multiplication by juxtaposition and order of operations

Ioannes

Oh man, I shot Marvin in the face.
I can't believe this thread is dragging for 4 pages lol

P.s. Oh, shiny new post interface!
 

Meangeneatl

New Member
My knowledge( or lack thereof) has always taught me that there should always be a way to prove any math operation. As of right now, all you PEMDAS'ers are only standing on a understanding of the basic order of operations. It seems to all work fine if everthing is all multiplication, but throw in a divisor into the mix and it doesn't change anything in your mind. Can any of you create a secondary equation from the original to prove your answer of "9"? Can you substitue "X" for a part of the original equation to verify it? My teachers told me you could always verify your work that way.

6÷2(1+2)=?
X÷2(1+2)=9
You would have to simplify the sides.

X÷2(1+2)=9
X÷2(3)=9
X÷6=9
X÷6 * 6=9 * 6
X=54

This X=54 disproves the PEMDAS because X should have finished out to an answer of "6" to prove your answer. Having a final answer of "1" does satisfy this type of verification. Please talk me out of my way of thinking.


upon seeing this question, my first reaction was that there couldnt possibly be that many dumb people... i took a moment to calculate it in my head and found that i had a distinct urge to group the 2 with the parentheses (which would yield an answer of 1) but after some consideration i felt that my urge went against order of operations. i tried to verify my answer...



i am not asking whether you think the answer is 1 or 9. i am not asking for your math professor's expert opinion. i am asking for a set of rules for which such an equation would have only one valid interpretation.
 

camelCase

The Case of the Mysterious Camel.
2011 ;D

X÷2(1+2)=9
(X÷2)(1+2)=9
(X)(1+2)=18
(X+2X)=18
3X=18
X=6

I don't see anything wrong here.
You're forgetting that division and multiplication have the same level of precedence.
1) Bracket
2) Division/Multiplication
3) Addition/Subtraction

In the event that you have something like this:
2/3*4

You execute them from left to right.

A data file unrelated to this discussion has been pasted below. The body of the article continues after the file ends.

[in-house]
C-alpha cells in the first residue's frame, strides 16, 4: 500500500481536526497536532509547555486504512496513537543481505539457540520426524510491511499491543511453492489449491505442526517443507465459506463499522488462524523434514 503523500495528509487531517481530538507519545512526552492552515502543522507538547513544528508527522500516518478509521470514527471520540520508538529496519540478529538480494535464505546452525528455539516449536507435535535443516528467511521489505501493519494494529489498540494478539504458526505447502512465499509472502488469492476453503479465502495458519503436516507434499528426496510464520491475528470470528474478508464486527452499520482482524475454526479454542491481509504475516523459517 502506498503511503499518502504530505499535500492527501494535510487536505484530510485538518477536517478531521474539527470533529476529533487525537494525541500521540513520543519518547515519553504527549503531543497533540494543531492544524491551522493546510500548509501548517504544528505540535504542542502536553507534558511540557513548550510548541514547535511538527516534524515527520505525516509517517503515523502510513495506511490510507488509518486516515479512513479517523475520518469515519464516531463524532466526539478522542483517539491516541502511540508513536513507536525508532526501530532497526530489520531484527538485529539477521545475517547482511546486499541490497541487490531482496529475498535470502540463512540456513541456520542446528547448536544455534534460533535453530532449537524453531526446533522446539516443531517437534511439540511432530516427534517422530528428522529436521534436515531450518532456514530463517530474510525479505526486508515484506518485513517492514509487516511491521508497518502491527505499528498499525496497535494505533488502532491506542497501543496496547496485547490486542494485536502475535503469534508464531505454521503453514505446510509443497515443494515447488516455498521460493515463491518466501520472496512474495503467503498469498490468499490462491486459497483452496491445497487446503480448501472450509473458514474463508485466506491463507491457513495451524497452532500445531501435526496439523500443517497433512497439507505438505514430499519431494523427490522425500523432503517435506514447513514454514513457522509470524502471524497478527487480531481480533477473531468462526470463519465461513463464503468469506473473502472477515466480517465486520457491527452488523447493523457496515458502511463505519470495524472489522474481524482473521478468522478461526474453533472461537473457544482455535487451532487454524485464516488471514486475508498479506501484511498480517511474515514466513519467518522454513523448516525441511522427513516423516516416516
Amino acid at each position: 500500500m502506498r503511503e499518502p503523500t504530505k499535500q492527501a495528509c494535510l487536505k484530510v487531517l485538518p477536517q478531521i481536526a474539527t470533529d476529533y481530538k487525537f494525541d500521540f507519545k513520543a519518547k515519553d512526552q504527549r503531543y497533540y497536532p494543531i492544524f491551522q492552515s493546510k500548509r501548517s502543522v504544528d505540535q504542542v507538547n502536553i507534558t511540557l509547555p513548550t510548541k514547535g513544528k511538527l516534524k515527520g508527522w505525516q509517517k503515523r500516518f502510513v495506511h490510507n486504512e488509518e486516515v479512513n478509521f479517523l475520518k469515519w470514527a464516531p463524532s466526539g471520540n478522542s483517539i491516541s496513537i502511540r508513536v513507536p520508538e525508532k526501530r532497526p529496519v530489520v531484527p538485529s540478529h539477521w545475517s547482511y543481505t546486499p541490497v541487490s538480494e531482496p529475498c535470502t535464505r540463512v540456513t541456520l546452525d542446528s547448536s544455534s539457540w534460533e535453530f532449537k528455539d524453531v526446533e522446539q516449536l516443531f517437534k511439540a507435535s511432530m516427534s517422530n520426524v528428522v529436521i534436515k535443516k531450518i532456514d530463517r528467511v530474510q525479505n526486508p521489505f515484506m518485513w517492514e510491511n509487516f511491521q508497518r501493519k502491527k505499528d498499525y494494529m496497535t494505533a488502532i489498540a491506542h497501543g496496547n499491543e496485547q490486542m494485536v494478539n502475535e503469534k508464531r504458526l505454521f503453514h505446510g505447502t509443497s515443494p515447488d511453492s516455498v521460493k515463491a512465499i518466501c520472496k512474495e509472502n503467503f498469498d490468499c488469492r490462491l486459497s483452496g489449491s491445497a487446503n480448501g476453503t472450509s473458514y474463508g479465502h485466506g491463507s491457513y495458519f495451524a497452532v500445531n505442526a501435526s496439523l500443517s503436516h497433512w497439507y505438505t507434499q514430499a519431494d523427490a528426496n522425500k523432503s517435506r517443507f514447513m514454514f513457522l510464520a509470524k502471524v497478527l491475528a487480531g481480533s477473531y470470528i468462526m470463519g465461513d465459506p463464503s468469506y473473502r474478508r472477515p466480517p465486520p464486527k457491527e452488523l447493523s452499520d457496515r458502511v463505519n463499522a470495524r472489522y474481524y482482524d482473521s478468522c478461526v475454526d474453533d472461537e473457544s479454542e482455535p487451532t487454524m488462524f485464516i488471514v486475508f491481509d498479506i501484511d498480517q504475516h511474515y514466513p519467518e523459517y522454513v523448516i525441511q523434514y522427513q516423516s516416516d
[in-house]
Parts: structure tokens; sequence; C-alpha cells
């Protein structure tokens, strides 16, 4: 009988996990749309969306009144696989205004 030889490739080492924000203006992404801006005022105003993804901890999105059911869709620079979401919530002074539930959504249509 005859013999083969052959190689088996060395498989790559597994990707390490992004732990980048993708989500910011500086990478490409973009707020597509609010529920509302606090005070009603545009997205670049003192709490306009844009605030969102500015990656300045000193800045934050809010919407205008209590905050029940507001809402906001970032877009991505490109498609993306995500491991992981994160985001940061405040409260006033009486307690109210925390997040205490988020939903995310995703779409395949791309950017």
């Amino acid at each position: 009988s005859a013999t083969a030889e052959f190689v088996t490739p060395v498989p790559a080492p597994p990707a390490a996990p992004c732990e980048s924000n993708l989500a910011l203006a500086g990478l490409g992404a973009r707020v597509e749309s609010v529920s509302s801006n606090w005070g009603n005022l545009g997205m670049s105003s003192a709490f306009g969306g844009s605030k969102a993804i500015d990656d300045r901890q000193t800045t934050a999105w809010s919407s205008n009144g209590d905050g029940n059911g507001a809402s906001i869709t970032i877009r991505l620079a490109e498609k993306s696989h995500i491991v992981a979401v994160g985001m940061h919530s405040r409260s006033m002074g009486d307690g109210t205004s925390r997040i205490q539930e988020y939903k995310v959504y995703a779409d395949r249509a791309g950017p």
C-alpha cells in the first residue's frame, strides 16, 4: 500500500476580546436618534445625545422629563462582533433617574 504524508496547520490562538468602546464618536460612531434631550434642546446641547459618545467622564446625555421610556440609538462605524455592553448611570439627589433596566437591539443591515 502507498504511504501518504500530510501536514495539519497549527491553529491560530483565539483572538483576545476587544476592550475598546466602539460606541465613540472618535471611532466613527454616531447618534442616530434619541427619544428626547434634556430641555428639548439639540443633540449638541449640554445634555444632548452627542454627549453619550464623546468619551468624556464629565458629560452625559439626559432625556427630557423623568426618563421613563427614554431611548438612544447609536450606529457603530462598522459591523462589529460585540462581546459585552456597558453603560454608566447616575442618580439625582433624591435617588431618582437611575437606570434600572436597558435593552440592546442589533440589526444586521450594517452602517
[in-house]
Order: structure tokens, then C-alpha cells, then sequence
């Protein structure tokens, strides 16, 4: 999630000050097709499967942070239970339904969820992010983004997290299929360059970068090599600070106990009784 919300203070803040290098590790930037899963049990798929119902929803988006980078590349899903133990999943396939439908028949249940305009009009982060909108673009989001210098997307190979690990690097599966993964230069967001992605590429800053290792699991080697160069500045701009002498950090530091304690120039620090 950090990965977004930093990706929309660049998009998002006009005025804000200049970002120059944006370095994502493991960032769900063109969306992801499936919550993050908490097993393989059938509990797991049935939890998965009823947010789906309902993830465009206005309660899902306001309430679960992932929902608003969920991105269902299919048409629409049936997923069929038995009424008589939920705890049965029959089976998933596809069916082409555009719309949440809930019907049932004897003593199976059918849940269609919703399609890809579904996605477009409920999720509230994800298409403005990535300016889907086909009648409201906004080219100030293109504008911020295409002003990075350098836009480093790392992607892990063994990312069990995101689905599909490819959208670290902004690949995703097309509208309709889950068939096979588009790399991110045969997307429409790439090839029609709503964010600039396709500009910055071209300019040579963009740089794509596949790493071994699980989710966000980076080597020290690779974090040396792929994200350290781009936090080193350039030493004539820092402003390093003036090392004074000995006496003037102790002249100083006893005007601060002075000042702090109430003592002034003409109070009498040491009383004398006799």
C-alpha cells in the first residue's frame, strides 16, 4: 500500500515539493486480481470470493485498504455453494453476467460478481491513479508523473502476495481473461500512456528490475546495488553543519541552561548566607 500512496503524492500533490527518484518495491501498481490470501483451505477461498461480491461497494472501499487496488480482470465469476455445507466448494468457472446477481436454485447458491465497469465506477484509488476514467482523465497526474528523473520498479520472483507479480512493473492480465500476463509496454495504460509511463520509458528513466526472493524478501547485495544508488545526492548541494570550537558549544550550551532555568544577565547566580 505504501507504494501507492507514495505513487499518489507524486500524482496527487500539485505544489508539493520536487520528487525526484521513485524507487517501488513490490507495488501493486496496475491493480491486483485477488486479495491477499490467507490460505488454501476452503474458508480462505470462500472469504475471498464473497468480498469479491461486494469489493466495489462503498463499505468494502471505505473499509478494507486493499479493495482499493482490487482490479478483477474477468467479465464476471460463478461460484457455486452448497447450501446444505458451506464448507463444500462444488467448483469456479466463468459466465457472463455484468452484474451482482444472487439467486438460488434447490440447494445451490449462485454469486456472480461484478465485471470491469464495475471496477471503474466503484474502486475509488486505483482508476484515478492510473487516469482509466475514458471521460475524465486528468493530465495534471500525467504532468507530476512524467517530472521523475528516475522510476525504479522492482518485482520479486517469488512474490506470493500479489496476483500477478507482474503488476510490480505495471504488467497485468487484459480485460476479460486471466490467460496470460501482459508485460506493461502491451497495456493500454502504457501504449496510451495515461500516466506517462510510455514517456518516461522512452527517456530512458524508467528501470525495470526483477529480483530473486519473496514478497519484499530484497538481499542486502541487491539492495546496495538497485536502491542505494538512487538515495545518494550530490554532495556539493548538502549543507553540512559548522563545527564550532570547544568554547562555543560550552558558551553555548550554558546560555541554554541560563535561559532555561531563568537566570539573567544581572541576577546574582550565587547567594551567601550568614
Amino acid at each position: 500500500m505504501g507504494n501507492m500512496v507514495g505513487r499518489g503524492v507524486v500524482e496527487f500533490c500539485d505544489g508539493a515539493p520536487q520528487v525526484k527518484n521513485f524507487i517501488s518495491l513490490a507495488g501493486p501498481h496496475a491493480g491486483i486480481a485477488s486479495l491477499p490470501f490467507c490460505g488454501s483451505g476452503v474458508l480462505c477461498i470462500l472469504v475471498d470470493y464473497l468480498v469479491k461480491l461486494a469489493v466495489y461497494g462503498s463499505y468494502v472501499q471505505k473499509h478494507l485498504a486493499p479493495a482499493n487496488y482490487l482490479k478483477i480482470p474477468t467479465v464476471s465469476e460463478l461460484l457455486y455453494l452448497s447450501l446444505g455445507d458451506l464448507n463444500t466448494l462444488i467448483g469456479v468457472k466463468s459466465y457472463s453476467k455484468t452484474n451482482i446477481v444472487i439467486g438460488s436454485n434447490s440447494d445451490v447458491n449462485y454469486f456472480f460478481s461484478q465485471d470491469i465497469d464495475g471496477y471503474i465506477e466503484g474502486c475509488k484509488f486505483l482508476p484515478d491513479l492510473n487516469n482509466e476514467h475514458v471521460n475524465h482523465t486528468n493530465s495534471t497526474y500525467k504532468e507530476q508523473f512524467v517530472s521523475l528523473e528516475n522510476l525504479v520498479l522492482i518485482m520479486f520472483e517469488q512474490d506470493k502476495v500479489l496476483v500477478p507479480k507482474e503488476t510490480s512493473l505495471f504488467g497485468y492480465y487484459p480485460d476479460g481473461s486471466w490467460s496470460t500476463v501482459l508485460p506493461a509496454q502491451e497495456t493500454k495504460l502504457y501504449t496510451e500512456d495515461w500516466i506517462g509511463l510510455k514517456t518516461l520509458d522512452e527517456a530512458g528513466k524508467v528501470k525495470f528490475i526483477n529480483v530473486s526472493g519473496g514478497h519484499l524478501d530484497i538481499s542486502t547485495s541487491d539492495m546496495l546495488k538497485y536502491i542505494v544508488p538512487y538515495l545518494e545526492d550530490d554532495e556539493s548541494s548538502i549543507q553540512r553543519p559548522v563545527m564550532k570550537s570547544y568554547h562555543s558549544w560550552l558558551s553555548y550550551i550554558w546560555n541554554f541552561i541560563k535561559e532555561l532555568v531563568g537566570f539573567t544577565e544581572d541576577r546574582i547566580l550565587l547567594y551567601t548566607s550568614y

camelCase

The Case of the Mysterious Camel.
Yes, and you need to learn your crap. Your math is weak.

X÷2(1+2)=9
is more accurately re-written as:
X/2*(1+2)=9

If you wish for it to be so explicit:
X/2*(1+2)=9
(X/2)*(1+2)=9
2*[(X/2)*(1+2)]=2*9
2*[(X/2)*(1) + (X/2)*(2)]=2*9
2*[(X/2) + (X)]=2*9
2*[(X/2) + (2X/2)]=2*9
2*[3X/2]=2*9
6X/2=18
3X=18
X=6
 

Accname

2D-Graphics enthusiast
Wait, is math told differently over there in the US?
I would say the result is 1 because multiplication comes before division.

It would be 6 / (2 * (2 + 1)) == 6 / (2 * 3) == 6 / 6 == 1
Thats how we got it in school.

But to be honest, i hate this priority bs. If i had to define math, i would just say go from left to right and put parenthesis.
 

camelCase

The Case of the Mysterious Camel.
Multiplication does not come before division. That was never a rule. PEMDAS (or w/e it is) doesn't say that multiplication comes before division.

Quick google search: http://www.mathsisfun.com/operation-order-pemdas.html
How Do I Remember It All ... ? PEMDAS !



P Parentheses first

E Exponents (ie Powers and Square Roots, etc.)

MD Multiplication and Division (left-to-right)

AS Addition and Subtraction (left-to-right)

Divide and Multiply rank equally (and go left to right).
Add and Subtract rank equally (and go left to right)
PEMDAS says that multiplication and division rank equally. left to right.

[EDIT]
Yes, this priority thing is bullshit. Any person decent at math would never dream of writing their equations in a manner that would ever leave doubt for misinterpretation. These kinds of questions are worse than OS wars because it's a play on notation.
 

Accname

2D-Graphics enthusiast
Multiplication comes first here. This is odd, really seems like a different system.
I really dont understand the reasoning behind the priorities. What do you gain with it?
It seems to me like a waste of time to fiddle around with that.
 

Meangeneatl

New Member
Yes, and you need to learn your crap. Your math is weak.

You're a PEMDAS'er and I have an old link to implicit multiplication in my mind. Just because I posted to a 2011;D forum doesn't mean I needed your little quick post before you edited it. After I posted my orig, I saw the way you worked it. I agree that your way works against the PEMDAS rules. I say there is an old rule that PEMDAS has tried to forget or push to the side.:rolleyes: